A recent report by PwC found that nearly 1 in 4 Americans have no retirement savings. Additionally, only 36% of US adults feel that their retirement planning is on track. While saving for retirement is an important first step, there are other mistakes that could have a dramatic effect on your retirement savings. Below are 4 of the biggest mistakes that we see too often when people are saving for retirement.
1. Withdrawing From Your Retirement Account Too Early
A misconception about retirement accounts such as 401(k)s, IRAs, etc. is that it is available to take out when you wish. While it is true that you can take that money out at any point, the federal government will penalize you if you take the money too soon. For IRAs, 401(k)s, 403(b)s, and other tax-deferred savings accounts, distributions taken before turning 59 ½ will result in a penalty. Most often, this mistake gets made when an individual leaves one job, and cashes out their 401(k) and fails to properly roll it into another qualified account.
One major exception to this rule is for public service employees with a 457(b) retirement account. Employees with 457(b) accounts can take funds from these accounts without penalty at any point after that there is a separation of service.
2. Delaying Saving for Retirement
Referring back to the PwC retirement survey, 64% of adults are concerned that their retirement savings are not on track to meet their retirement goals. One of the easiest ways to build up your retirement savings is to begin saving as soon as possible.
For example, use the assumption that at age 65, a taxpayer would like to have $1,000,000 in savings for retirement. The age that they begin saving for retirement will have a large impact on how much they need to contribute personally. Assuming annual account growth of 6%, a 25 year-old will need to invest $505 every month until the age of 65 to have $1,000,000. This accounts to an annual contribution of $6,060, and a lifetime contribution of $248,460. The remaining $751,540 all comes from compounding growth in the account. If the starting date were delayed just 5 years, that same individual would need to save $700/month until their 65th birthday to have the same $1,000,000 in retirement savings. By delaying for 5 years, they would need to contribute an additional $53,940 of their own money. Pushing it back 5 more years and beginning contributions at 35 would require $983/month, which would equate to $365,300 of their own money being contributed.
Age to Begin Contributions
Savings at 65
Total Amount Contributed
3. Not Using All the Retirement Accounts Available to You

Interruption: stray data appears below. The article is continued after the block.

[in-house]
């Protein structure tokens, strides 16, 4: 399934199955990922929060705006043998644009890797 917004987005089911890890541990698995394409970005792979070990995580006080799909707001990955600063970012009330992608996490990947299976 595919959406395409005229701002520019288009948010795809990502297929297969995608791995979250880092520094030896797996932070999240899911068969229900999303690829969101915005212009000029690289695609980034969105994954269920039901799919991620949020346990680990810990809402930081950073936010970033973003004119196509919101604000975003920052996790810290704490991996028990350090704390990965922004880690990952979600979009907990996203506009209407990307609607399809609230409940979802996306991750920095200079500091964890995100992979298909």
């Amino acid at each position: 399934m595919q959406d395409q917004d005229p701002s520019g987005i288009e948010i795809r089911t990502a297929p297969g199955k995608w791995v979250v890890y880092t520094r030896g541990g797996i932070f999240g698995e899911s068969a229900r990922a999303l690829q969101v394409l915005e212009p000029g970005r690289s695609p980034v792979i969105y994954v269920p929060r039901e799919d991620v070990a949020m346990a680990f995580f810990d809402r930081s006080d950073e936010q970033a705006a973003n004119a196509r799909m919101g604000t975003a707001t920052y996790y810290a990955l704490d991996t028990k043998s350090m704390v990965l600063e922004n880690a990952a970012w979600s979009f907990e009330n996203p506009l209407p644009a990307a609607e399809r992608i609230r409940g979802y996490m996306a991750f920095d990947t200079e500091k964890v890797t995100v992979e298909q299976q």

One trap that many people fall into thinking is that they cannot save more than the limits allowed on their 401(k)s. As we discussed in a previous article, a Health Savings Account can actually be one of the most effective retirement savings tools. In addition to an immediate tax deduction when you contribute to the HSA, you also receive tax-free growth and tax-free distributions if the distributions are used for qualified medical expenses.
Making additional IRA contributions may be possible depending on a variety of situations. This ranges from older employees, self-employed individuals, spouses that don't work, etc. All of these situations should be discussed with a tax and financial planning professional to determine your best course of action.
4. Paying Taxes at the Wrong Time from Retirement Accounts
One of the most important mistakes to avoid when saving for retirement is to avoid paying too much in tax.
The two certainties in life are death and taxes. While we cannot control the first, we have significant control over our lifetime tax bill. Most often, taxpayers contribute all their money to their traditional 401(k) or traditional IRA to reduce their current tax liability. The problem with that strategy is that it may create a greater lifetime tax liability. The decision whether to contribute to a traditional tax-deferred or a Roth account comes down to tax bracket management. If you are married and make $250,000, you are currently in the 24% tax bracket, meaning that every $1,000 you put into your 401(k) would save you $240. The problem with that view is the short-sightedness of that tax deduction. Although you saved yourself $240 when you contributed, you could end up paying more should tax rates change. If we just go back to the 2017 income tax brackets, that same married couple would be in the 33% bracket. Depending on your income and the tax brackets in retirement, you may end up paying more tax to take out the same $1,000 than the $240 benefit you captured when making the contribution.
When preparing for retirement, there is no one-size-fits-all solution. While you are working, it is imperative to sit down with a tax advisor to make sure that not only your short-term, but also your lifetime tax bill is being reduced. To schedule a call to see what that would look like yourself, click the button below.
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